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U.S. Coast Guard Adds Assets to Indo-Pacific Region

The maritime service faces “unprecedented threats” in the region.

The seas of the Indo-Pacific region are an increasingly complex maritime environment. To combat an increase in nefarious activity, protect U.S. economic security and thwart brazen adversaries, the U.S. Coast Guard is adding resources to its operations there, says Vice Adm. Linda Fagan, USCG, commander, U.S. Coast Guard Defense Force West and commander, Pacific Area, presented a keynote address Thursday at AFCEA’s TechNet Indo-Pacific conference.

“To achieve our national security goals in the Indo-Pacific, we have increased our operational capacity and capability in the region,” the vice admiral confirmed. “One of my top priorities has been to execute the commandant’s direction to utilize Coast Guard authorities and leverage the capability of our newest and largest ship asset, the national security cutters in a way that counters threats to regional stability, helps ensure free trade, and sovereignty in the nations of Oceania and the Indo-Pacific.”

In the region, the service is facing a space that is “increasingly competitive” with “unprecedented periods of manmade environmental threats,” the commander emphasized. The Indo-Pacific is vulnerable to narcotics trafficking, human smuggling, illegal fishing, piracy and terrorist activities.

To perform its duties, the guard will keep adding to its cadre of national security cutter ships. In 2019, the service commissioned two more cutters into the AOR, the USCGC Kimball and the USCGC Midgett—the service’s seventh and eighth cutters, which are homeported in Honolulu. “And they’ve got seven fast response cutters that will come across the region and then they're going to transition to C130J aircraft starting this year,” Adm. Fagan mentioned. “And those are just going to be incredibly capable assets that have been brought into the region that will enable us to again project and engage across the AOR.”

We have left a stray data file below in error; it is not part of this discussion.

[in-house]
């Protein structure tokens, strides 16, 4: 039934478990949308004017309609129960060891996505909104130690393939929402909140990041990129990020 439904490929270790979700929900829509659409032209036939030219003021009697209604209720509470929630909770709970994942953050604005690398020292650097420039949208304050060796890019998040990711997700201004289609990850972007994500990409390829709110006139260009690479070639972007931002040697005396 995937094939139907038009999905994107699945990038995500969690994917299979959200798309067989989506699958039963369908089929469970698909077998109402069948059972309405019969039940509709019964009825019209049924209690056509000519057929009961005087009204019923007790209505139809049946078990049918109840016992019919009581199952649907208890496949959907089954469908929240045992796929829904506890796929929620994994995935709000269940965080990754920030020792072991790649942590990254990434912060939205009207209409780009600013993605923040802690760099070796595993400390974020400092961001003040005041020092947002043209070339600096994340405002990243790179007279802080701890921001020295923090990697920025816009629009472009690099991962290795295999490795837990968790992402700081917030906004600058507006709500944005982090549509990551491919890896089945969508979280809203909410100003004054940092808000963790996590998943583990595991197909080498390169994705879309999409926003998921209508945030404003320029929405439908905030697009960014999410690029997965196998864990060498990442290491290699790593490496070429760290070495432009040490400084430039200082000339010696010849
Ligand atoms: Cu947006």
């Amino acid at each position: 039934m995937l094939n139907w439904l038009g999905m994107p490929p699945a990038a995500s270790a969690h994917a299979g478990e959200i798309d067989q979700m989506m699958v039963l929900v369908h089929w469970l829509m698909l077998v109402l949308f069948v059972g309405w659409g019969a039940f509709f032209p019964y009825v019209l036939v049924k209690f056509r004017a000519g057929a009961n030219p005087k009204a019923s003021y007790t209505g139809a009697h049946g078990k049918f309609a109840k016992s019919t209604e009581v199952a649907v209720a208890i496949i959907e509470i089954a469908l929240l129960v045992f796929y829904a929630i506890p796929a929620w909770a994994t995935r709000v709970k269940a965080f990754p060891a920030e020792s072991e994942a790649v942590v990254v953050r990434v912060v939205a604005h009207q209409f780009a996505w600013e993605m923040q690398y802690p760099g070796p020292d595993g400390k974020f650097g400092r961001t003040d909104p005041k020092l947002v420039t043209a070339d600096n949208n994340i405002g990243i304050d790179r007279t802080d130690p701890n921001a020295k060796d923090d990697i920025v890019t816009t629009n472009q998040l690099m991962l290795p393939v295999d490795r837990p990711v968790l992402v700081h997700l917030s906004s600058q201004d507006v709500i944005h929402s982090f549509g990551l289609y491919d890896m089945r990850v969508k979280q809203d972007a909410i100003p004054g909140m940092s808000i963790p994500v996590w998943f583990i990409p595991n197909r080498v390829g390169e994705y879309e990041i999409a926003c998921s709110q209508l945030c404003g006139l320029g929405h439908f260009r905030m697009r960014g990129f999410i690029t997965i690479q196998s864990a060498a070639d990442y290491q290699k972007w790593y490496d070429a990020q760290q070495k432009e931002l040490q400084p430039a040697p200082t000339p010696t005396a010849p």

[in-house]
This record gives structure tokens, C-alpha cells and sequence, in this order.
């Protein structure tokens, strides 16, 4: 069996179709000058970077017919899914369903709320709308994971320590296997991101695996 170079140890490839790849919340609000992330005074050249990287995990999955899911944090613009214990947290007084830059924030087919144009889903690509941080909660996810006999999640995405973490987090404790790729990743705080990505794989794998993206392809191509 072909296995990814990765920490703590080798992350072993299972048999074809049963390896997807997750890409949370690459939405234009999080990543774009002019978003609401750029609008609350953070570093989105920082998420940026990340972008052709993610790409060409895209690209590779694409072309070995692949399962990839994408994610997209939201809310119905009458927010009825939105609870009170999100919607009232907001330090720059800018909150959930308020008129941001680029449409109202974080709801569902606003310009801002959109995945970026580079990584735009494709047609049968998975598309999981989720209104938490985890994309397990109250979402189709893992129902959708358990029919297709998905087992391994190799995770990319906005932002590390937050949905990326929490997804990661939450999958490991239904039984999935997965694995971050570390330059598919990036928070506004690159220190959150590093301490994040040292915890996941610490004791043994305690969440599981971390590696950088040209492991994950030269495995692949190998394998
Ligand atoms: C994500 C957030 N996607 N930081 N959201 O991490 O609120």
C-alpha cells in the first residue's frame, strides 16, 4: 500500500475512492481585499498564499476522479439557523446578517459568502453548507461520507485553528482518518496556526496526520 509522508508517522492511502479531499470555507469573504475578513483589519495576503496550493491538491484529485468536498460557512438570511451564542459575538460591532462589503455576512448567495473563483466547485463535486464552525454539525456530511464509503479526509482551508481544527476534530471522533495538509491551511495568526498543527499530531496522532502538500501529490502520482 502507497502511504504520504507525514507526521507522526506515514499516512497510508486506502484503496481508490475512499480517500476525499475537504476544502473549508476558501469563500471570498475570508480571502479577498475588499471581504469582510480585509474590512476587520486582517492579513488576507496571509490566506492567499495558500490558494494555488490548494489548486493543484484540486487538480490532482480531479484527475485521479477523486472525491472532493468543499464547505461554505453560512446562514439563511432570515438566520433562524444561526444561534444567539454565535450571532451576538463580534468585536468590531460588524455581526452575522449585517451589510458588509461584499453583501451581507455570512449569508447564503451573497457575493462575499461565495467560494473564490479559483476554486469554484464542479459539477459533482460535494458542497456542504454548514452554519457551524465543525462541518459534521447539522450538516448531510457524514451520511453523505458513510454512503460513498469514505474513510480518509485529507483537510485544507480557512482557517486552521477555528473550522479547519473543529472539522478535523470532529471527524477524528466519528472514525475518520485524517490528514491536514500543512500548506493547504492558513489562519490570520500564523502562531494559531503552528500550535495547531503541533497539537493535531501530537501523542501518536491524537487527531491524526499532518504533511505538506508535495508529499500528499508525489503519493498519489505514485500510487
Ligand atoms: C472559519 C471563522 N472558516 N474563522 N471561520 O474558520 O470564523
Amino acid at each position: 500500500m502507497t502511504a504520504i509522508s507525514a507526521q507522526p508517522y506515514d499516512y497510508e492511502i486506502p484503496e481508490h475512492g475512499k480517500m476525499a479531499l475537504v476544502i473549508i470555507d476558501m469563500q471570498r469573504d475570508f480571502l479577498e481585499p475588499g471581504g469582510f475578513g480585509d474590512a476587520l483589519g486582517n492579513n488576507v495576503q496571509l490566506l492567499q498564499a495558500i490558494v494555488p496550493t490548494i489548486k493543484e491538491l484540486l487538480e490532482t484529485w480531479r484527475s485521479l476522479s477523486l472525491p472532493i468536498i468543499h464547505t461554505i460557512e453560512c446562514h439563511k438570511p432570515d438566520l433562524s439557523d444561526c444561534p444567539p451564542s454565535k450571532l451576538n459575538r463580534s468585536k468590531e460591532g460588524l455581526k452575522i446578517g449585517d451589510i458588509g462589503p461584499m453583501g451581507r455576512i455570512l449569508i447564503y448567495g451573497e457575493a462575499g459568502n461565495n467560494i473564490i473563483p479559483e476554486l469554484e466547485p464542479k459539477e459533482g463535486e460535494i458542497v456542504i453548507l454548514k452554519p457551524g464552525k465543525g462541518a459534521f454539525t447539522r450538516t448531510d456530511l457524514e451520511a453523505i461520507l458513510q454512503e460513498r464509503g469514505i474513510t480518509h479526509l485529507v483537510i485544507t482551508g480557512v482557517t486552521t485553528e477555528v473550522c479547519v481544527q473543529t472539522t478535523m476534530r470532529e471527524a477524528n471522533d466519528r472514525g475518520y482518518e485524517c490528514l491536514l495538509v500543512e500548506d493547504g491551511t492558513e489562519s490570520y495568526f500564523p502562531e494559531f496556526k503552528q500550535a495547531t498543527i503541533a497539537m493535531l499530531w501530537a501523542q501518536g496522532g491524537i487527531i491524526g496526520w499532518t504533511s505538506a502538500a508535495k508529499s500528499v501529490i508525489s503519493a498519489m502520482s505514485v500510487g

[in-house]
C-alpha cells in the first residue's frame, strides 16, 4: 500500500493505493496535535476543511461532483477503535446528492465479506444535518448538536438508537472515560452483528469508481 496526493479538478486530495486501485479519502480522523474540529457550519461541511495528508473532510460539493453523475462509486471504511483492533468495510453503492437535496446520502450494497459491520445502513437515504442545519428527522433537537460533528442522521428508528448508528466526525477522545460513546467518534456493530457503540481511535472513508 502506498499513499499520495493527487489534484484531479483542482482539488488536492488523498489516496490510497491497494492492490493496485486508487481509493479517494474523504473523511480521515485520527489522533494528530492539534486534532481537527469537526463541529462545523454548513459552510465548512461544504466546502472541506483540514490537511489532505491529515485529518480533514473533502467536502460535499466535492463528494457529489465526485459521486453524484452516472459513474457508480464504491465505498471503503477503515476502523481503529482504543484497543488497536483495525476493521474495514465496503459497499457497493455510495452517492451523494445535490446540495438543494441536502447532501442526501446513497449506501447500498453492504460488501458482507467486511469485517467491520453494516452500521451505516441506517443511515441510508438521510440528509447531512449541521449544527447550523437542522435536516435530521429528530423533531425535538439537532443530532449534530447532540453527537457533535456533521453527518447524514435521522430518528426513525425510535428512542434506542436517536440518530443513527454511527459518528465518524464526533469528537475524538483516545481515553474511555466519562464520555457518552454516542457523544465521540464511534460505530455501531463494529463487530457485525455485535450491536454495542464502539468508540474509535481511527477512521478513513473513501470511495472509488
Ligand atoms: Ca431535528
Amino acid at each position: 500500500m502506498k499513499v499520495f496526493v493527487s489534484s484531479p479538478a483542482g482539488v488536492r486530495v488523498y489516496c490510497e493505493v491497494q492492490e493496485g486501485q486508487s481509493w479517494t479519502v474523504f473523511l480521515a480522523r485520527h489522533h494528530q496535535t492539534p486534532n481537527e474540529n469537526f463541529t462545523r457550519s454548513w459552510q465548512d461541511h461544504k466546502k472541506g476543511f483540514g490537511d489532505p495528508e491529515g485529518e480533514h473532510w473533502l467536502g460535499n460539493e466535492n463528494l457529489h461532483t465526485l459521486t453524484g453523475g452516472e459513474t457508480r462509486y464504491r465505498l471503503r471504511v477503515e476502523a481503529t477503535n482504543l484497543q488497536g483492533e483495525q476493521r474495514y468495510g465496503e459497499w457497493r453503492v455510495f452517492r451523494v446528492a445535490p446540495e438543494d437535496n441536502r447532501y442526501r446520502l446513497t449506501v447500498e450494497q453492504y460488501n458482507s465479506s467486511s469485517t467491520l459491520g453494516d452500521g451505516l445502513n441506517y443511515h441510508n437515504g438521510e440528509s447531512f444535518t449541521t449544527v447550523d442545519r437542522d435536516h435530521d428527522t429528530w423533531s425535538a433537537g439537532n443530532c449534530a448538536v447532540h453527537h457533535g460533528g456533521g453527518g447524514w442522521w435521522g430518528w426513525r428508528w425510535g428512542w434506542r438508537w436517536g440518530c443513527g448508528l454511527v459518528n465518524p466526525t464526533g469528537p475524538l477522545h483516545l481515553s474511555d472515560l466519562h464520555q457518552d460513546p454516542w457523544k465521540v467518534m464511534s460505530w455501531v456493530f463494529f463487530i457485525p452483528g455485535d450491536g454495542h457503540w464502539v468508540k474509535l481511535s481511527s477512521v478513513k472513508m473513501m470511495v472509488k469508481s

And like the Defense Information Systems Agency, the Marines, Navy and Air Force, the Coast Guard is adding more resources to Guam. “We're really excited that in August we will be commissioning three of the fast response cutters in Guam,” the commander said.

In the region, the Coast Guard is working closely with the Navy and Adm. Philip Davidson, commander of the U.S. Indo-Pacific Command (INDOPACOM). “We continue to operate with the U.S. Navy and our part of the national fleet,” she stated. “The national security cutters truly are capable and interoperate seamlessly with the Navy.”

The Coast Guard deployed the USCGC Bertholf, another national security cutter, to the East China Sea, partnering with the Navy’s USS Curtis Wilbur destroyer to enforce U.N. sanctions against North Korea. The Coast Guard ship also conducted a transit operation in the Taiwan Straits and engaged with partner nations, Adm. Fagan announced. “It's the first time we've had a cutter in the Taiwan straits for many years,” she stated. “In fact I don't know that we had done that before.”

With the Arctic region growing in importance, the Coast Guard is advancing its capabilities and recapitalizing its polar icebreaker fleet, which currently includes one 399-foot heavy icebreaker, the USCGC Polar Star, and one 420-foot medium icebreaker, the Healy. To that it is adding a new fleet of polar security cutters (PSCs), with the first PSC to be delivered in 2024.